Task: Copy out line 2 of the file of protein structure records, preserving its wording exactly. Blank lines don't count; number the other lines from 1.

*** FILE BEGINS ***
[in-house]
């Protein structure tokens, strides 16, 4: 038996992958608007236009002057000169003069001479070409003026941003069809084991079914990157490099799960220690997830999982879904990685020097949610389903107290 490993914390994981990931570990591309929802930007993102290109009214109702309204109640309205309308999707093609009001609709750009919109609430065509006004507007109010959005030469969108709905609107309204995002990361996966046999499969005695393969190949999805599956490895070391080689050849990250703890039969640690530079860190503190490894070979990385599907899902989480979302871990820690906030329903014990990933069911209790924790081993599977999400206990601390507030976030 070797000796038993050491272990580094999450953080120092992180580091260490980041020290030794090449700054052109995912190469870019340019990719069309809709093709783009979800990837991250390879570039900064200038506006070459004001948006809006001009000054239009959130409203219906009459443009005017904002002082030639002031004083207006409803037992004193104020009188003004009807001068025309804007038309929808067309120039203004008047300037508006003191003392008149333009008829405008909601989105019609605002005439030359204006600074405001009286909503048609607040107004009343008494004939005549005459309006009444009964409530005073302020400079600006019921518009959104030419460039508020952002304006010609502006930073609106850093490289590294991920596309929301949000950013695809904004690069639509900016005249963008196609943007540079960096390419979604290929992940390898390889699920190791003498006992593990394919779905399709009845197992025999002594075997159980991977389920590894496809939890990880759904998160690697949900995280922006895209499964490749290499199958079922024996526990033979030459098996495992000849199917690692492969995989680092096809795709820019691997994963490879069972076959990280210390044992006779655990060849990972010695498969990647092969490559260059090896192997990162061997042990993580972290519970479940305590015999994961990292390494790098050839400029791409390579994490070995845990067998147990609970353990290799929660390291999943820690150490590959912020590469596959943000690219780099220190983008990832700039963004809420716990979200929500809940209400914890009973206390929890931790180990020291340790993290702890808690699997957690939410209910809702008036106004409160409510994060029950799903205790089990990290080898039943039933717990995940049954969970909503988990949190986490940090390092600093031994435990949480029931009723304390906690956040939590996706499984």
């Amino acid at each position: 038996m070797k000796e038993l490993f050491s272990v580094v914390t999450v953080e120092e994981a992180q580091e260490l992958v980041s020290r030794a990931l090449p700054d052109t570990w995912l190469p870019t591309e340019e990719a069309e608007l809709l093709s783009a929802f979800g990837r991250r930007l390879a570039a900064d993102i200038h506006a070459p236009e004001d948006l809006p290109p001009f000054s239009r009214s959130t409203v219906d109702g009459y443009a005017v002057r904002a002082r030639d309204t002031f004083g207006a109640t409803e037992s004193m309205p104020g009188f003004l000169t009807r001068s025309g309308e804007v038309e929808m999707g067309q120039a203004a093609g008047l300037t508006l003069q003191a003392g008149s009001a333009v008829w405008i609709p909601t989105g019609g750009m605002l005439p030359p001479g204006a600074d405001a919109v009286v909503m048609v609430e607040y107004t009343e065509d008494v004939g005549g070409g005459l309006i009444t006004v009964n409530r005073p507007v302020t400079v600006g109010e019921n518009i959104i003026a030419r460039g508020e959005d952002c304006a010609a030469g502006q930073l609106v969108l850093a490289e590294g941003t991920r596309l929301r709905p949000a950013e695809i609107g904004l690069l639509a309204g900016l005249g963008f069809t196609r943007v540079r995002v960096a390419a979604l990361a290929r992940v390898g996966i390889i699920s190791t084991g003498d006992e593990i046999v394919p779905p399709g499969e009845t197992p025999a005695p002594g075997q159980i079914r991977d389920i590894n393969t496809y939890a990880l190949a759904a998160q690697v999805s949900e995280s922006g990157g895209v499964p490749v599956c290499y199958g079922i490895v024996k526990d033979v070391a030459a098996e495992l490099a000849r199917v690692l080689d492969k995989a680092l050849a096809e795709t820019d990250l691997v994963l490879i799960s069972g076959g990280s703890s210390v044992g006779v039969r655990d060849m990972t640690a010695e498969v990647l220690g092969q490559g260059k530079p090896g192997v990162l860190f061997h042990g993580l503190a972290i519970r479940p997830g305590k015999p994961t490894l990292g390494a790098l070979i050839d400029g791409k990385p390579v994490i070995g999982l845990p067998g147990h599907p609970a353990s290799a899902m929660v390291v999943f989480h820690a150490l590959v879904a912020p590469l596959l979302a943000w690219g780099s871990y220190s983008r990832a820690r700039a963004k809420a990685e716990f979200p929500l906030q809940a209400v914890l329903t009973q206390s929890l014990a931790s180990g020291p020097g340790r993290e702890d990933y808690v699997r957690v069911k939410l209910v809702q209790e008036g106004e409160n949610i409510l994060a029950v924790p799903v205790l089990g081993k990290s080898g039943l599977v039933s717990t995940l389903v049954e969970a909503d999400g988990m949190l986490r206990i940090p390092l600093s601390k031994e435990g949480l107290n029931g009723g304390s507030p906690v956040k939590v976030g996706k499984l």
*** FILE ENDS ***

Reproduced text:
């Protein structure tokens, strides 16, 4: 038996992958608007236009002057000169003069001479070409003026941003069809084991079914990157490099799960220690997830999982879904990685020097949610389903107290 490993914390994981990931570990591309929802930007993102290109009214109702309204109640309205309308999707093609009001609709750009919109609430065509006004507007109010959005030469969108709905609107309204995002990361996966046999499969005695393969190949999805599956490895070391080689050849990250703890039969640690530079860190503190490894070979990385599907899902989480979302871990820690906030329903014990990933069911209790924790081993599977999400206990601390507030976030 070797000796038993050491272990580094999450953080120092992180580091260490980041020290030794090449700054052109995912190469870019340019990719069309809709093709783009979800990837991250390879570039900064200038506006070459004001948006809006001009000054239009959130409203219906009459443009005017904002002082030639002031004083207006409803037992004193104020009188003004009807001068025309804007038309929808067309120039203004008047300037508006003191003392008149333009008829405008909601989105019609605002005439030359204006600074405001009286909503048609607040107004009343008494004939005549005459309006009444009964409530005073302020400079600006019921518009959104030419460039508020952002304006010609502006930073609106850093490289590294991920596309929301949000950013695809904004690069639509900016005249963008196609943007540079960096390419979604290929992940390898390889699920190791003498006992593990394919779905399709009845197992025999002594075997159980991977389920590894496809939890990880759904998160690697949900995280922006895209499964490749290499199958079922024996526990033979030459098996495992000849199917690692492969995989680092096809795709820019691997994963490879069972076959990280210390044992006779655990060849990972010695498969990647092969490559260059090896192997990162061997042990993580972290519970479940305590015999994961990292390494790098050839400029791409390579994490070995845990067998147990609970353990290799929660390291999943820690150490590959912020590469596959943000690219780099220190983008990832700039963004809420716990979200929500809940209400914890009973206390929890931790180990020291340790993290702890808690699997957690939410209910809702008036106004409160409510994060029950799903205790089990990290080898039943039933717990995940049954969970909503988990949190986490940090390092600093031994435990949480029931009723304390906690956040939590996706499984």